The Loss of Smell and Taste in the COVID-19 Outbreak: a Tale of Many Countries.Curr Allergy Asthma Rep. 2020 08 03; 20(10):61.CA
PURPOSE OF REVIEW
Olfactory dysfunction in upper airway viral infections (common cold, acute rhinosinusitis) is common (> 60%). During the COVID-19 outbreak, frequency of sensory disorders (smell and/or taste) in affected patients has shown a high variability from 5 to 98%, depending on the methodology, country, and study.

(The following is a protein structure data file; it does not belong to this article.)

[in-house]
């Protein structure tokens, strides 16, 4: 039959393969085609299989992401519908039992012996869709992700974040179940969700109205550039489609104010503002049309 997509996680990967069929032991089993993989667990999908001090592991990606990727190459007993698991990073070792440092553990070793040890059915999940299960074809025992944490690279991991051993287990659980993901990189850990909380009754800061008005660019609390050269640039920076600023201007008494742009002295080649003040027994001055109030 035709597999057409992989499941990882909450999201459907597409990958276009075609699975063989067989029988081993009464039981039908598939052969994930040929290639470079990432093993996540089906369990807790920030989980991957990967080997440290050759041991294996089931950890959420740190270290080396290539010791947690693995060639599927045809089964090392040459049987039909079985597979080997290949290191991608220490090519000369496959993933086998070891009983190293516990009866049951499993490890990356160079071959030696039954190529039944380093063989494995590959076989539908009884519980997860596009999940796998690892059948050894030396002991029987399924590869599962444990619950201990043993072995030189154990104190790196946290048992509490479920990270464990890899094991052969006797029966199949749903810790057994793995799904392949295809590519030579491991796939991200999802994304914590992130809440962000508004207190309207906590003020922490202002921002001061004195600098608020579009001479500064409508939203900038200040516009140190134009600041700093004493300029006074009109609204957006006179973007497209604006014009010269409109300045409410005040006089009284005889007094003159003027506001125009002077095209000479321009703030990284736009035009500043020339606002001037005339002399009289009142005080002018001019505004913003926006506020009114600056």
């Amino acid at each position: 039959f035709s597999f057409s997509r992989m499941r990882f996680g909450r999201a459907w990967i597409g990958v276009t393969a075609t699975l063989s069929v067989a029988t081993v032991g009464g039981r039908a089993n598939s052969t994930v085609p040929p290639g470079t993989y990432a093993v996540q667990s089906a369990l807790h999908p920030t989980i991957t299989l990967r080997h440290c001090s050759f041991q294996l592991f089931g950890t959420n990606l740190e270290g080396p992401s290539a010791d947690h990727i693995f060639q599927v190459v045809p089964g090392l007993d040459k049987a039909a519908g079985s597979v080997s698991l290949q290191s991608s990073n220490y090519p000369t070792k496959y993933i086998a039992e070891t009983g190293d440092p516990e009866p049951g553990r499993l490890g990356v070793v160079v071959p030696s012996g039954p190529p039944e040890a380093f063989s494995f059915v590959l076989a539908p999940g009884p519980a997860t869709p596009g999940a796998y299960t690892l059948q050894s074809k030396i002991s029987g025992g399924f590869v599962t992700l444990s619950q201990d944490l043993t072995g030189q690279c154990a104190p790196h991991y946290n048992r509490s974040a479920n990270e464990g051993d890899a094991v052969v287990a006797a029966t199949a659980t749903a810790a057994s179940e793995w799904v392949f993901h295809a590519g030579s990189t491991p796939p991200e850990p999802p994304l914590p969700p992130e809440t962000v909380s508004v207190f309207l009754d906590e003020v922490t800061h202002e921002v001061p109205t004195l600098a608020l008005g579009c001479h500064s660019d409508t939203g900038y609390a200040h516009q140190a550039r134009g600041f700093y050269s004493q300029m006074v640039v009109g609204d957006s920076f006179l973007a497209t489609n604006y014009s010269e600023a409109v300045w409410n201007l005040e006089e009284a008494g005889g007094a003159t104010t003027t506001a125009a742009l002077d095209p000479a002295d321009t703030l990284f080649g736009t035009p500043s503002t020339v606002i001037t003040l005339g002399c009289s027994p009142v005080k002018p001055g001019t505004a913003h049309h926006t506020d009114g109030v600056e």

A sudden, severe, isolated loss of smell and/or taste, in the absence of other upper airway inflammatory diseases (allergic rhinitis, chronic rhinosinusitis, nasal polyposis), should alert individuals and physicians on being potentially affected by COVID-19. The evaluation of smell/taste disorders with a visual analogue scale or an individual olfactory or gustatory test, at the hospital or by telemedicine, to prevent contamination might facilitate an early detection of infected patients and reduce the transmission of SARS-CoV-2. During the COVID-19 outbreak, patients with sudden loss of smell should initiate social distancing and home isolation measures and be tested for SARS-CoV-2 diagnostic test when available. Olfactory training is recommended when smell does not come back after 1 month but can be started earlier.